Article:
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Nov. 21: As longtime followers know, I love highlighting the artists who should be in the Country Music Hall of Fame and for some reason are not. Jean Shepard, who turns 76 today, is one of those. Listen to her sing the daylights out of this album cut from the early ’60s.

Oklahoma-born, California-reared Jean Shepard was 20 when she broke through in 1953 on the duet with Ferlin Husky, “A Dear John Letter,” and its later its follow-up, “Forgive Me John.” Both were smash country hits and reached high on the pop charts. Those began a streak of hit singles and, by the end of the deacde, she’d be one of only three female members of the Grand Ole Opry. After a lull (on the charts, but not in the quality of her records) during the height of the Nashville Sound, she began a decade-long resurgence in the mid-’60s.

This great song, written by Frankie Walcher, came toward the end of the lull. Recorded in May 1961, it features Hal Rugg on that high-treble steel guitar, along with Grady Martin and Ray Edenton on guitars, Floyd Cramer on piano and Buddy Harman playing a drum shuffle. Oddly, Junior Huskey didn’t play a shuffle-esque walking bass line, as one might have heard from Ray Price or Buck Owens. Still, it sounds great.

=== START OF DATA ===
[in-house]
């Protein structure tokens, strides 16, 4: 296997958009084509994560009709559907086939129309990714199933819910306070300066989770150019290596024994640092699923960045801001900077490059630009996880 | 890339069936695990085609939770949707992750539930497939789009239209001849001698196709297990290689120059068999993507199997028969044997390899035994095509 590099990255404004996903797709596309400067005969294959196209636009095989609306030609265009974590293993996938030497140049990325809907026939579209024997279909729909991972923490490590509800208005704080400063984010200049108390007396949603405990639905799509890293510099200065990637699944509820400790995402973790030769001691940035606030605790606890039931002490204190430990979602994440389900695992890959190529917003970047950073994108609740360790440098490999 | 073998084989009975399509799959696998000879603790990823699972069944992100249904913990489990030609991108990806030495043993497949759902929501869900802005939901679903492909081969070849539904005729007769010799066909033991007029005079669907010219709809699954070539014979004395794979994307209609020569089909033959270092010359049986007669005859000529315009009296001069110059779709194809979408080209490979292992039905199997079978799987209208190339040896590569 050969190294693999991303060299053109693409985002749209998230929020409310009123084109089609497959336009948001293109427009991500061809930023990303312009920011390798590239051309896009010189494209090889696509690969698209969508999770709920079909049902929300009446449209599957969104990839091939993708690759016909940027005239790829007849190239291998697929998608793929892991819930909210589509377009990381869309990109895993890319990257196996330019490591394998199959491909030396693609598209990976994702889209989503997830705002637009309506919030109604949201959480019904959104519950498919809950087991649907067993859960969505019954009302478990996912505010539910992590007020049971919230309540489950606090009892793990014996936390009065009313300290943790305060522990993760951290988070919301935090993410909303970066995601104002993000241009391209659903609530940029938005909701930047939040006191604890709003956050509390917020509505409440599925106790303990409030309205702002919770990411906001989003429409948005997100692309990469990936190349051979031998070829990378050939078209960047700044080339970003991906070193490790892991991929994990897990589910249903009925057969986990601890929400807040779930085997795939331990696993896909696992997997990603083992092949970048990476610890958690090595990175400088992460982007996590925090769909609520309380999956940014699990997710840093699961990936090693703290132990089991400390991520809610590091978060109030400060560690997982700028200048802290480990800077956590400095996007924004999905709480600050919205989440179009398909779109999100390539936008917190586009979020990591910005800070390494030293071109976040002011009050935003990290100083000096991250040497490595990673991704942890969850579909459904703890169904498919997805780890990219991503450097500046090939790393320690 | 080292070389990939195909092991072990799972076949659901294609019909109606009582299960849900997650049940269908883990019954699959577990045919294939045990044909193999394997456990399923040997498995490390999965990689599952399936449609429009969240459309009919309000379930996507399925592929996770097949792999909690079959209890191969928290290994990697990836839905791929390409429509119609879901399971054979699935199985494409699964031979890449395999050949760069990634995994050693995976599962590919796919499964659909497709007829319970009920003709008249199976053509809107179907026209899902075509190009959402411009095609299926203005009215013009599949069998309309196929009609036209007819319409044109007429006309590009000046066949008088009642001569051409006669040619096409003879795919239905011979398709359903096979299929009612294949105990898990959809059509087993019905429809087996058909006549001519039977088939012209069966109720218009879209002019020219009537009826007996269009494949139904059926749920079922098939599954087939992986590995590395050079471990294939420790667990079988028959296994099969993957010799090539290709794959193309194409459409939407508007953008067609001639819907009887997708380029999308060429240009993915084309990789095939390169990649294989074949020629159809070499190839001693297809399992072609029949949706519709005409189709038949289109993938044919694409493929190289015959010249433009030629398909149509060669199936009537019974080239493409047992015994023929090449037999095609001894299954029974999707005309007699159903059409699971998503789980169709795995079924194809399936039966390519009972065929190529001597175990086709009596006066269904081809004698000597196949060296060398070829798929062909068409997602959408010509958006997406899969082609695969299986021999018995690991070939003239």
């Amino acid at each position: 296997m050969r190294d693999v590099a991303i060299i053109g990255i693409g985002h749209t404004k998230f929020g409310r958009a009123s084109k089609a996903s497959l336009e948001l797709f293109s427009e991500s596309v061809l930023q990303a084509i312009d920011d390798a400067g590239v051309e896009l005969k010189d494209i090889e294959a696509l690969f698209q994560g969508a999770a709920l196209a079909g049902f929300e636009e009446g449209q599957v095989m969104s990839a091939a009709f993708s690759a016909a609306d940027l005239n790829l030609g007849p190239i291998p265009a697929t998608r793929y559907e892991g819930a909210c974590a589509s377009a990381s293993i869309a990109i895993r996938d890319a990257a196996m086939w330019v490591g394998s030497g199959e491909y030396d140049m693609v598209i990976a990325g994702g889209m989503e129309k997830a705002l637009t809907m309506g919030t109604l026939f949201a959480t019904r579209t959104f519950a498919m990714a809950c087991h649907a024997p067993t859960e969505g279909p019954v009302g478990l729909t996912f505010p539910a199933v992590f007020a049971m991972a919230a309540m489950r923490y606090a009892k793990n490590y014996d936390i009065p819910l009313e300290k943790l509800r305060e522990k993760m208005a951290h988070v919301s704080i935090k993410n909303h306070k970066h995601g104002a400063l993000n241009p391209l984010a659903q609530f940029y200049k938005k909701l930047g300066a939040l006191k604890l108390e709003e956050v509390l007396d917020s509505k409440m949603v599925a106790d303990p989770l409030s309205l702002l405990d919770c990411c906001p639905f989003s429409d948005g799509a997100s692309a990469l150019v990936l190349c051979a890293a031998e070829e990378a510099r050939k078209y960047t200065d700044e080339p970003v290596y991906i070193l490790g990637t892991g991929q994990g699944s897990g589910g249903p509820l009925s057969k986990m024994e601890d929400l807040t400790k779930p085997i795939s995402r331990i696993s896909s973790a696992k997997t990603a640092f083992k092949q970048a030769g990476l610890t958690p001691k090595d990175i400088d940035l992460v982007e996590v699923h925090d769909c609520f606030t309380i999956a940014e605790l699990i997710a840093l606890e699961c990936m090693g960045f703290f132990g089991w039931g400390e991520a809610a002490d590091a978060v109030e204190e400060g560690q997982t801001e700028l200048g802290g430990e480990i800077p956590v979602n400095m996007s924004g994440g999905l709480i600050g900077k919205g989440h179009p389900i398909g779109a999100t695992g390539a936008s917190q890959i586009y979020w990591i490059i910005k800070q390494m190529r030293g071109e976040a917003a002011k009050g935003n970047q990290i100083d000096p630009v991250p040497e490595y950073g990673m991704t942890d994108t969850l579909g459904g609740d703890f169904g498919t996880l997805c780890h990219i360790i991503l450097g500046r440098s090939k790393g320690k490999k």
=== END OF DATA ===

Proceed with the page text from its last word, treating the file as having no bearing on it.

Shepard was a true pioneer for women in country music, with a voice you recognize right away and a great catalog of recordings. So, what about the Hall of Fame? It could be that she’s been an Opry stalwart for so long that people forget her tremendous contributions. Or maybe (and this gets my vote) she’s being punished for being a ringleader of the controversial Association of Country Entertainers in the mid-’70s. That’s the group formed to keep country music “pure,” in response to Olivia Newton-John’s top female vocalist award from the Country Music Association. It wouldn’t be the first time politics reared its head in matters like this.

Find out more about Shepard’s great career here, along with her extensive discography.

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